(5) The installation of resident-owned equipment will not be used as justification for improvements to the utilities
distribution systems.
(6) All work necessary for the installation of resident-owned items will be approved by the garrison commander
(may be delegated to the DPW). Payments for any work performed by the installation will be made to the appropriate
OPLOC/FAO.
(7) The following items will not be installed by or for residents:
(a) AC units which require duct work or fixed water or drain connections.
(b) Attic or wall-type fans requiring permanent attachment to the building and structural modifications.
(c) Evaporative coolers requiring duct work.
(d) Domestic water heaters.
(e) Electric or gas wall heaters.
(f) Water beds. Permission must be obtained from the housing office before a resident may install a water bed.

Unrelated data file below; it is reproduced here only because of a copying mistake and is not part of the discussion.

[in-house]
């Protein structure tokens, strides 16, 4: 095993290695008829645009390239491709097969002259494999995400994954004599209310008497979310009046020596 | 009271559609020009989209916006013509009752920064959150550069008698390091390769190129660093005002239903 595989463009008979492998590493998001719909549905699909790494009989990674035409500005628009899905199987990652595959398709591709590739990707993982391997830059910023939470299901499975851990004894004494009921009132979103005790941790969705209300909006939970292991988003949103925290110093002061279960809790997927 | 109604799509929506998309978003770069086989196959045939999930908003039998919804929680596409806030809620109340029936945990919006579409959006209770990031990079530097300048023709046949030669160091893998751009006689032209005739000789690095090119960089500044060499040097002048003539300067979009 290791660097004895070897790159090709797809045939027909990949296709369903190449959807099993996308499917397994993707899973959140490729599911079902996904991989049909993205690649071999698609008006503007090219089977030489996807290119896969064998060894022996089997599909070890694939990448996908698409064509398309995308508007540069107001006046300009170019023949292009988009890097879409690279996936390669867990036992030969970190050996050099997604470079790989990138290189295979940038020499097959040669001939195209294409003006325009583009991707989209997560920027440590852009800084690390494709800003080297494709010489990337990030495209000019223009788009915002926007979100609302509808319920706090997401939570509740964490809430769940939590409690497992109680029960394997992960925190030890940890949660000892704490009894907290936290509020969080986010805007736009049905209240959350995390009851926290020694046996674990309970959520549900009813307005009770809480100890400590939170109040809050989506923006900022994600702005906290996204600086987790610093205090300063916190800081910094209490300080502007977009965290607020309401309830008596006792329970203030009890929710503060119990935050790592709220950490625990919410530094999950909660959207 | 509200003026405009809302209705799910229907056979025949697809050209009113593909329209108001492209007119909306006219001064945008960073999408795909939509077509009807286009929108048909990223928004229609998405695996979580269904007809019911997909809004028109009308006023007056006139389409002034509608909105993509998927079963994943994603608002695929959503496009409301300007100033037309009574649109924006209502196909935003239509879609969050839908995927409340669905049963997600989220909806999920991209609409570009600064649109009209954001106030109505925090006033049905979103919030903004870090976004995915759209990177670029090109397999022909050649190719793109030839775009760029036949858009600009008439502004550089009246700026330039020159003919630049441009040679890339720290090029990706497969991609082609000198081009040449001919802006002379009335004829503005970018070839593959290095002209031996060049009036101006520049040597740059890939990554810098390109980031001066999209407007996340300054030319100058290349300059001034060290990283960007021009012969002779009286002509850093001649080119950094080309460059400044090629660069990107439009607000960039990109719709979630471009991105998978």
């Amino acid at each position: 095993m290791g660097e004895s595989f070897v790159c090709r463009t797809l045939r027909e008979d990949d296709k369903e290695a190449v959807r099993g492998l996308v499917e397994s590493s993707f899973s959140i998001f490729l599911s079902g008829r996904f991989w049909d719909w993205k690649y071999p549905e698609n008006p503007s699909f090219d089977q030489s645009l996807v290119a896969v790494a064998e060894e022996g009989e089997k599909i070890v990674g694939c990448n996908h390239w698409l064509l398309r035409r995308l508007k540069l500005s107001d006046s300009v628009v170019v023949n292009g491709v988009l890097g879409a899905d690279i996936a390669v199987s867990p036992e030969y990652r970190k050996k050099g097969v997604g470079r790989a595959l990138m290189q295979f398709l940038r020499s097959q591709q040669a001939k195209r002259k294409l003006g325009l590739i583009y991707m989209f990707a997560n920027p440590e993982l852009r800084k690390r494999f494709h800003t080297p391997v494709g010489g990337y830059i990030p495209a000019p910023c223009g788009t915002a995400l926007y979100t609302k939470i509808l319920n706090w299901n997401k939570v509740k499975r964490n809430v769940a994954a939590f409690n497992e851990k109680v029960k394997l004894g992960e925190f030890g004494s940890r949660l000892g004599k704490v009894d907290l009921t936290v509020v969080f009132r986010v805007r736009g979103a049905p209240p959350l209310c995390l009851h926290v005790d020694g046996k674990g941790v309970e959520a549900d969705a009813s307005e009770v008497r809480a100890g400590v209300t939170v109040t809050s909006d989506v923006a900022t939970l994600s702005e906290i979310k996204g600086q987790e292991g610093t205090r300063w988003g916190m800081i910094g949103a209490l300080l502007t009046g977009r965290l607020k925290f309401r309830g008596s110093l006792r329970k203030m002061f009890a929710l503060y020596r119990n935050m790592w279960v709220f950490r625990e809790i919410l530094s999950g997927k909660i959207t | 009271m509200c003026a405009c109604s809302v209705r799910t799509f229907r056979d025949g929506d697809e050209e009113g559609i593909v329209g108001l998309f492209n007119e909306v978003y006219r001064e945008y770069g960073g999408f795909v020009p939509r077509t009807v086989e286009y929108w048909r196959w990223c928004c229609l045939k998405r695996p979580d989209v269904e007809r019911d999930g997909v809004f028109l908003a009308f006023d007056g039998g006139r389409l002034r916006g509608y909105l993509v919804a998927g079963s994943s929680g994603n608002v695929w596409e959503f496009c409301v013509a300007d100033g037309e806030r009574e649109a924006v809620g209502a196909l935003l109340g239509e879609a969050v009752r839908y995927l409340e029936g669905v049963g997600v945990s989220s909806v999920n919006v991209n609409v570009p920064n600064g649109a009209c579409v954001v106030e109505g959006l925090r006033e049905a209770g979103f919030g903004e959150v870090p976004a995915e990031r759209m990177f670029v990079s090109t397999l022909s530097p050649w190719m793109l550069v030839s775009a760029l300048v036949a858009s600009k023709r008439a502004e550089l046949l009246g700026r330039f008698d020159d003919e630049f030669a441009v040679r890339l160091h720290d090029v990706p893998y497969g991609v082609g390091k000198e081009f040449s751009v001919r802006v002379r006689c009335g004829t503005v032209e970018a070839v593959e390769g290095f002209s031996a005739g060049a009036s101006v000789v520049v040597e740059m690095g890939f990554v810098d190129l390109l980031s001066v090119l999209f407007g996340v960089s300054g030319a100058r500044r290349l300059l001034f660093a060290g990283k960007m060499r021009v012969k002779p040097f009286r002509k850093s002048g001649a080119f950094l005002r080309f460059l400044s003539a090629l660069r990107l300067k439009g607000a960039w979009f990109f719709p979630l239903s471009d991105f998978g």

Normally, water beds will be installed only on slab-on-grade floors.
(g) Hot tubs. Permission must be obtained from the housing office before a resident may install a hot tub inside or
outside the DU. Hot-tubs may be installed at resident expense when installation would not create a significant increase
in utility costs to the Government. The DPW will ensure installation of the hot tub meets all building and safety codes.
(h) Privately owned satellite dishes.
n. Resident-owned window AC units. Window AC units are not considered furnishings. Paragraph 3–54m sets forth
the policy on the use of resident-owned window AC units.
o. Cost comparison analysis.
(1) An EA of the comparative costs of providing Government furnishings instead of shipping personal furniture will
be made when the commander believes that the present method of furnishing Family housing is not cost effective. Cost
appraisals will consider the following:
(a) Cost of Government furnishings estimated for use in both Government-controlled and private rental housing for
all eligible Families. This cost is based on current replacement price.
(b) Cost of Government furnishings required to establish “loaner sets”. This cost is based on current replacement
price.
(c) Temporary lodging allowance cost due solely to lack of furnishings.